Reporting Mike Schuh
BALTIMORE (WJZ) — About 2.5 million people worldwide have multiple sclerosis, about 10 percent of them in America.
Hopkins Hospital is one of the largest MS clinical and research centers in the world.
Mike Schuh reports two people who battle the disease every day say there is cause for optimism.
Kathy Volk used to be principal at Timonium Elementary. Now she spends some of her days with her doctor, Scott Newsome, trying to outfox her multiple sclerosis.
The nerves of the body are a lot like electrical wire. In patients with MS, their bodies begin to attack not only the insulation around the wire, but the wire itself.
Schuh: “Are you well enough that you can work?”
Schuh: “But you look well enough.”
Volk: “That question drives me crazy because I know I look OK, but you have no idea how I feel and most people who have MS say this all the time: that we look fine but it’s what’s going on behind the scenes.”
For Volk, the battle is personal. Her feet and legs are numb. She doesn’t know how much longer she’ll be able to walk.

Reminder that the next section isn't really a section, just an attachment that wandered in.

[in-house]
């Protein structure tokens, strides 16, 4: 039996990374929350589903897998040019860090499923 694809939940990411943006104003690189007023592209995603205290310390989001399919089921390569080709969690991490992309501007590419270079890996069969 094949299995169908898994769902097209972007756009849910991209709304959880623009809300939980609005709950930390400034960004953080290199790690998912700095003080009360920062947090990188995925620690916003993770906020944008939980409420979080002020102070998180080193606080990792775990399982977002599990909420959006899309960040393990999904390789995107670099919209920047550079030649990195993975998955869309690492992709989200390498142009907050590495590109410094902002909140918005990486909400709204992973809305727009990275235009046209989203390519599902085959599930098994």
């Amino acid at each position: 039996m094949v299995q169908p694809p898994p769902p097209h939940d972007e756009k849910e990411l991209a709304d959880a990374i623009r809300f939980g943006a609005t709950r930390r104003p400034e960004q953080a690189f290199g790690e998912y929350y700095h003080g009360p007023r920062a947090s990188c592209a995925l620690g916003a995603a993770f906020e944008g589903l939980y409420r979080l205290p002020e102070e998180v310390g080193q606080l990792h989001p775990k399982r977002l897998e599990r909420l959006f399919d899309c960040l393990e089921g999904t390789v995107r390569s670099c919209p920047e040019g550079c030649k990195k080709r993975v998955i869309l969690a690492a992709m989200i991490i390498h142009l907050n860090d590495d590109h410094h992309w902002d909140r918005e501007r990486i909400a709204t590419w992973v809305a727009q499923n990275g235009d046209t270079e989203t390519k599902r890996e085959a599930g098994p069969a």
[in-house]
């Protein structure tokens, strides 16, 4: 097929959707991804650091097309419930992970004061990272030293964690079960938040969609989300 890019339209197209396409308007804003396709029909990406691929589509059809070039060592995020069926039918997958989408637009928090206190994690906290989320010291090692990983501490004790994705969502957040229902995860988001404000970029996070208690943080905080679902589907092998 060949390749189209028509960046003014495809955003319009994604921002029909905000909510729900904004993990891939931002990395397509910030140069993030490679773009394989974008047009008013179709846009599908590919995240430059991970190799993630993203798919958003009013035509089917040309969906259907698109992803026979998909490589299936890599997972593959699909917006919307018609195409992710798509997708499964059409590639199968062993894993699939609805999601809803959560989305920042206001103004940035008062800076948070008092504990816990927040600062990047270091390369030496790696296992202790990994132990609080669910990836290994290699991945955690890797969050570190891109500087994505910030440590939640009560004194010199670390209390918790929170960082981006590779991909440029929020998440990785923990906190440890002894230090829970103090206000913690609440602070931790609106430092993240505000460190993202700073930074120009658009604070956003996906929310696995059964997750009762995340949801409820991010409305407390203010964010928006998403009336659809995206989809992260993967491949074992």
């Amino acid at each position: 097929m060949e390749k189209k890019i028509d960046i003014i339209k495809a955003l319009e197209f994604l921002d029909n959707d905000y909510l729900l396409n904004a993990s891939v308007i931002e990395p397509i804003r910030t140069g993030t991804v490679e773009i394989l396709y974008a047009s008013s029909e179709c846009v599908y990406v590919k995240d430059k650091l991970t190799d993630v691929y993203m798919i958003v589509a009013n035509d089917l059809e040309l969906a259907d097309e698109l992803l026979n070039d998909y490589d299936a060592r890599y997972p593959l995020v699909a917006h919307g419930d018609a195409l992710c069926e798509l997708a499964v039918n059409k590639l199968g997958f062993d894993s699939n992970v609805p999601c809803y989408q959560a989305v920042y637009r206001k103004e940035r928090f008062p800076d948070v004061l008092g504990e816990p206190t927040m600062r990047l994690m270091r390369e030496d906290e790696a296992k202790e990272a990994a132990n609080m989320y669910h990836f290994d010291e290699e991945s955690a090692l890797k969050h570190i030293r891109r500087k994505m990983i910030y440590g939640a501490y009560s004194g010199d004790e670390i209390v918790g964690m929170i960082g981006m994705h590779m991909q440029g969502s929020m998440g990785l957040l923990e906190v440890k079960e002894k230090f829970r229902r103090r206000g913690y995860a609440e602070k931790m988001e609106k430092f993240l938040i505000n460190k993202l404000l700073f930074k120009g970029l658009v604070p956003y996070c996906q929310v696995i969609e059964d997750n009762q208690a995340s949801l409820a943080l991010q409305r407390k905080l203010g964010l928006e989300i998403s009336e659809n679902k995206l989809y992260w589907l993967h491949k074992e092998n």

For her doctor, it’s also personal. His mother was a MS patient.
“I think some of my experiences with my mother have helped at least to engage the patients about some of their experiences, so I do think it’s helped,” said Newsome.
Research at Hopkins and elsewhere is producing good results. Some medicines already keep MS patients like Volk from getting worse.
“For people like Kathy, the damage has been done. We want to give them a medicine that will reverse that damage to help them function better,” said Newsome.
Volk’s meds keep her where she’s at, but she is pushing to get research funded to find a breakthrough.
“So I’ve made it my life’s mission to find out what’s going on,” said Volk.
“We need more research…so we can cure this disease,” said Newsome.
About 10,000 people in Maryland have MS.